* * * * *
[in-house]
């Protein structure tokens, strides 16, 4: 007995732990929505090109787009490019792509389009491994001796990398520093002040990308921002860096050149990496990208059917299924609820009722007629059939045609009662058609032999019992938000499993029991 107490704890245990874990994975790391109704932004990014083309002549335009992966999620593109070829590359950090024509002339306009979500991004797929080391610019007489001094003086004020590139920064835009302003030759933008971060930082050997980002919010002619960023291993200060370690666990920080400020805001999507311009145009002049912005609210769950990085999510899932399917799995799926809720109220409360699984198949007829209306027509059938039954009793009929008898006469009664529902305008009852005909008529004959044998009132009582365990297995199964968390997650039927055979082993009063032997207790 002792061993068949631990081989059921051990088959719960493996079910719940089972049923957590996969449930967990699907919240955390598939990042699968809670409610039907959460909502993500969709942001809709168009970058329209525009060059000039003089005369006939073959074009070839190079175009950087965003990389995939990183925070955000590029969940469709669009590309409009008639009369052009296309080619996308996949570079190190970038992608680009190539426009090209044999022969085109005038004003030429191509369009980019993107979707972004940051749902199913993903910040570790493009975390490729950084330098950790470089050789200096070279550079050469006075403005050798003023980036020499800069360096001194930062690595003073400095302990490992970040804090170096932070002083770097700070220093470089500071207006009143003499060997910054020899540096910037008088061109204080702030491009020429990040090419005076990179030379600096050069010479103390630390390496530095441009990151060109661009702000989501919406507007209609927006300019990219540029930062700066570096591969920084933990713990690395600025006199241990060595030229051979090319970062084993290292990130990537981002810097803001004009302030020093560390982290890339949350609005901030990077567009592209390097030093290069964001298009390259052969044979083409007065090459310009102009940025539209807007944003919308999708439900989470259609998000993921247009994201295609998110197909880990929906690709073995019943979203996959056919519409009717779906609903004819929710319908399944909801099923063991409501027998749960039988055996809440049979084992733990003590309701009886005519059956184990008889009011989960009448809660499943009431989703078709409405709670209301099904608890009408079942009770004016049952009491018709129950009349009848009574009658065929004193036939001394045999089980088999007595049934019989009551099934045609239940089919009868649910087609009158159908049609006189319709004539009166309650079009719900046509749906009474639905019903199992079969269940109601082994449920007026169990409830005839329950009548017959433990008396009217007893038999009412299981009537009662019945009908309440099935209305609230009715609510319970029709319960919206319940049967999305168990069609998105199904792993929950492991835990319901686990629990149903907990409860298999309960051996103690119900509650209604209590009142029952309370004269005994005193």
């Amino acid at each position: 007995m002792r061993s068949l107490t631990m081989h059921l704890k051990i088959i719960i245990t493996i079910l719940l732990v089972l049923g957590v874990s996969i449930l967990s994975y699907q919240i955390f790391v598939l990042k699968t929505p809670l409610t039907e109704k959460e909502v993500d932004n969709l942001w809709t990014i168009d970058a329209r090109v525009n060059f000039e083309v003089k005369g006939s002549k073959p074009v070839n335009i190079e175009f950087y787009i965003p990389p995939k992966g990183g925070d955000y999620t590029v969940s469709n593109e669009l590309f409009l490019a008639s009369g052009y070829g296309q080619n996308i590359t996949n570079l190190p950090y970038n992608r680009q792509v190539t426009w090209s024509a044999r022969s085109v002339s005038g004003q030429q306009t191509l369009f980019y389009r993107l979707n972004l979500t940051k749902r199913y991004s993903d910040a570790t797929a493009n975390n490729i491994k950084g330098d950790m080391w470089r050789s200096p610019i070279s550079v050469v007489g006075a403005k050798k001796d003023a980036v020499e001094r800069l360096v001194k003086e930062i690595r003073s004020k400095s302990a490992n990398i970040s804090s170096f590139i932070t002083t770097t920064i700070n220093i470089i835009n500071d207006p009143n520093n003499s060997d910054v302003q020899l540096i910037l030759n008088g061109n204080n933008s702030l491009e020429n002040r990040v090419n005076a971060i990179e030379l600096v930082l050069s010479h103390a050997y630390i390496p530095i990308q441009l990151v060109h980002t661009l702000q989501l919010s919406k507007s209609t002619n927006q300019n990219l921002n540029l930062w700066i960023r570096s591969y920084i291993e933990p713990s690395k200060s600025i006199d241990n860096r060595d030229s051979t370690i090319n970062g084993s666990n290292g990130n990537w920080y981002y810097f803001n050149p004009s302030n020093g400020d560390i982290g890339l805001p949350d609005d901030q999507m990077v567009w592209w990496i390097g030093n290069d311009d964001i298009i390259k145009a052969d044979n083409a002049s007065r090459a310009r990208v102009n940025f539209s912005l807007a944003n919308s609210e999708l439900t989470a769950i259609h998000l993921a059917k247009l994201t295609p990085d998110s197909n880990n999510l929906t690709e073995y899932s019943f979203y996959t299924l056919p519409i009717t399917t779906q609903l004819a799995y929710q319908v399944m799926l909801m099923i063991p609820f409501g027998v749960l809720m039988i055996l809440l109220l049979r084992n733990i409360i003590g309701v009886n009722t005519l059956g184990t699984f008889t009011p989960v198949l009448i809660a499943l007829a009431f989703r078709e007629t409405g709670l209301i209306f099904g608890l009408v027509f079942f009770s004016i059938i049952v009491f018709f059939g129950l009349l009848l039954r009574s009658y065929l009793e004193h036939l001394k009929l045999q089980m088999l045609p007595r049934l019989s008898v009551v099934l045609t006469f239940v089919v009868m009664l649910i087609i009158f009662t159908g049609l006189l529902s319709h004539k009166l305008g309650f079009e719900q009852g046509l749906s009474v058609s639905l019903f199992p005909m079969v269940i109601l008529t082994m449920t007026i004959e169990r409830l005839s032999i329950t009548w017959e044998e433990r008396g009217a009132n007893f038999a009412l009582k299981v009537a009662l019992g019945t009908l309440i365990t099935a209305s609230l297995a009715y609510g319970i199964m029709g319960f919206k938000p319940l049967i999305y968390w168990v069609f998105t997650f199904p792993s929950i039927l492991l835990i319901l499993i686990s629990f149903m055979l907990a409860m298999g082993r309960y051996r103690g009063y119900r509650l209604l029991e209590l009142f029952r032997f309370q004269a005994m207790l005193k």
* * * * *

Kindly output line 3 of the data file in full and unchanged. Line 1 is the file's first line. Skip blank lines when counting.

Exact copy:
């Amino acid at each position: 007995m002792r061993s068949l107490t631990m081989h059921l704890k051990i088959i719960i245990t493996i079910l719940l732990v089972l049923g957590v874990s996969i449930l967990s994975y699907q919240i955390f790391v598939l990042k699968t929505p809670l409610t039907e109704k959460e909502v993500d932004n969709l942001w809709t990014i168009d970058a329209r090109v525009n060059f000039e083309v003089k005369g006939s002549k073959p074009v070839n335009i190079e175009f950087y787009i965003p990389p995939k992966g990183g925070d955000y999620t590029v969940s469709n593109e669009l590309f409009l490019a008639s009369g052009y070829g296309q080619n996308i590359t996949n570079l190190p950090y970038n992608r680009q792509v190539t426009w090209s024509a044999r022969s085109v002339s005038g004003q030429q306009t191509l369009f980019y389009r993107l979707n972004l979500t940051k749902r199913y991004s993903d910040a570790t797929a493009n975390n490729i491994k950084g330098d950790m080391w470089r050789s200096p610019i070279s550079v050469v007489g006075a403005k050798k001796d003023a980036v020499e001094r800069l360096v001194k003086e930062i690595r003073s004020k400095s302990a490992n990398i970040s804090s170096f590139i932070t002083t770097t920064i700070n220093i470089i835009n500071d207006p009143n520093n003499s060997d910054v302003q020899l540096i910037l030759n008088g061109n204080n933008s702030l491009e020429n002040r990040v090419n005076a971060i990179e030379l600096v930082l050069s010479h103390a050997y630390i390496p530095i990308q441009l990151v060109h980002t661009l702000q989501l919010s919406k507007s209609t002619n927006q300019n990219l921002n540029l930062w700066i960023r570096s591969y920084i291993e933990p713990s690395k200060s600025i006199d241990n860096r060595d030229s051979t370690i090319n970062g084993s666990n290292g990130n990537w920080y981002y810097f803001n050149p004009s302030n020093g400020d560390i982290g890339l805001p949350d609005d901030q999507m990077v567009w592209w990496i390097g030093n290069d311009d964001i298009i390259k145009a052969d044979n083409a002049s007065r090459a310009r990208v102009n940025f539209s912005l807007a944003n919308s609210e999708l439900t989470a769950i259609h998000l993921a059917k247009l994201t295609p990085d998110s197909n880990n999510l929906t690709e073995y899932s019943f979203y996959t299924l056919p519409i009717t399917t779906q609903l004819a799995y929710q319908v399944m799926l909801m099923i063991p609820f409501g027998v749960l809720m039988i055996l809440l109220l049979r084992n733990i409360i003590g309701v009886n009722t005519l059956g184990t699984f008889t009011p989960v198949l009448i809660a499943l007829a009431f989703r078709e007629t409405g709670l209301i209306f099904g608890l009408v027509f079942f009770s004016i059938i049952v009491f018709f059939g129950l009349l009848l039954r009574s009658y065929l009793e004193h036939l001394k009929l045999q089980m088999l045609p007595r049934l019989s008898v009551v099934l045609t006469f239940v089919v009868m009664l649910i087609i009158f009662t159908g049609l006189l529902s319709h004539k009166l305008g309650f079009e719900q009852g046509l749906s009474v058609s639905l019903f199992p005909m079969v269940i109601l008529t082994m449920t007026i004959e169990r409830l005839s032999i329950t009548w017959e044998e433990r008396g009217a009132n007893f038999a009412l009582k299981v009537a009662l019992g019945t009908l309440i365990t099935a209305s609230l297995a009715y609510g319970i199964m029709g319960f919206k938000p319940l049967i999305y968390w168990v069609f998105t997650f199904p792993s929950i039927l492991l835990i319901l499993i686990s629990f149903m055979l907990a409860m298999g082993r309960y051996r103690g009063y119900r509650l209604l029991e209590l009142f029952r032997f309370q004269a005994m207790l005193k």